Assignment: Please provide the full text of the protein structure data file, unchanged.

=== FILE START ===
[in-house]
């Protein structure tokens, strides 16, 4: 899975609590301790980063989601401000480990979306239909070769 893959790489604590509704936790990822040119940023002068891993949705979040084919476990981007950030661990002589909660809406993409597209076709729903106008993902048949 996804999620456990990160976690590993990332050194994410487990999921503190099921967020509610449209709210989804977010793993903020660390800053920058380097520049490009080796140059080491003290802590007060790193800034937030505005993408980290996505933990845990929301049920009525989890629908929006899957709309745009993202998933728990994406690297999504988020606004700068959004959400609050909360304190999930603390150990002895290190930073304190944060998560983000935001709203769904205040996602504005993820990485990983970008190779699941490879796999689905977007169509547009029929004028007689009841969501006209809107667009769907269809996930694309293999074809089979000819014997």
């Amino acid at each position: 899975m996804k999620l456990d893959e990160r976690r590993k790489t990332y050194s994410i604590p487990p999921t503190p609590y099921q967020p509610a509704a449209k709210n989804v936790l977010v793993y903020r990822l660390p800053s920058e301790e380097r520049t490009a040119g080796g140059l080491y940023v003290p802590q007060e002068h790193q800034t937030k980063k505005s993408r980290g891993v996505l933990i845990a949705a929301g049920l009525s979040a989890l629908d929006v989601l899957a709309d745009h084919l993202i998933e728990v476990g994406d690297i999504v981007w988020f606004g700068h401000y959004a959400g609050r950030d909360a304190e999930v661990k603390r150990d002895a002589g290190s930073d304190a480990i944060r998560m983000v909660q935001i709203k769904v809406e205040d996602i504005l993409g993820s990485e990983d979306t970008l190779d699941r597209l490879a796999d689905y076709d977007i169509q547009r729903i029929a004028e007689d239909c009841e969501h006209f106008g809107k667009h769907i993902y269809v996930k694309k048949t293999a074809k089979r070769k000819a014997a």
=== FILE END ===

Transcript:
[in-house]
């Protein structure tokens, strides 16, 4: 899975609590301790980063989601401000480990979306239909070769 893959790489604590509704936790990822040119940023002068891993949705979040084919476990981007950030661990002589909660809406993409597209076709729903106008993902048949 996804999620456990990160976690590993990332050194994410487990999921503190099921967020509610449209709210989804977010793993903020660390800053920058380097520049490009080796140059080491003290802590007060790193800034937030505005993408980290996505933990845990929301049920009525989890629908929006899957709309745009993202998933728990994406690297999504988020606004700068959004959400609050909360304190999930603390150990002895290190930073304190944060998560983000935001709203769904205040996602504005993820990485990983970008190779699941490879796999689905977007169509547009029929004028007689009841969501006209809107667009769907269809996930694309293999074809089979000819014997």
């Amino acid at each position: 899975m996804k999620l456990d893959e990160r976690r590993k790489t990332y050194s994410i604590p487990p999921t503190p609590y099921q967020p509610a509704a449209k709210n989804v936790l977010v793993y903020r990822l660390p800053s920058e301790e380097r520049t490009a040119g080796g140059l080491y940023v003290p802590q007060e002068h790193q800034t937030k980063k505005s993408r980290g891993v996505l933990i845990a949705a929301g049920l009525s979040a989890l629908d929006v989601l899957a709309d745009h084919l993202i998933e728990v476990g994406d690297i999504v981007w988020f606004g700068h401000y959004a959400g609050r950030d909360a304190e999930v661990k603390r150990d002895a002589g290190s930073d304190a480990i944060r998560m983000v909660q935001i709203k769904v809406e205040d996602i504005l993409g993820s990485e990983d979306t970008l190779d699941r597209l490879a796999d689905y076709d977007i169509q547009r729903i029929a004028e007689d239909c009841e969501h006209f106008g809107k667009h769907i993902y269809v996930k694309k048949t293999a074809k089979r070769k000819a014997a």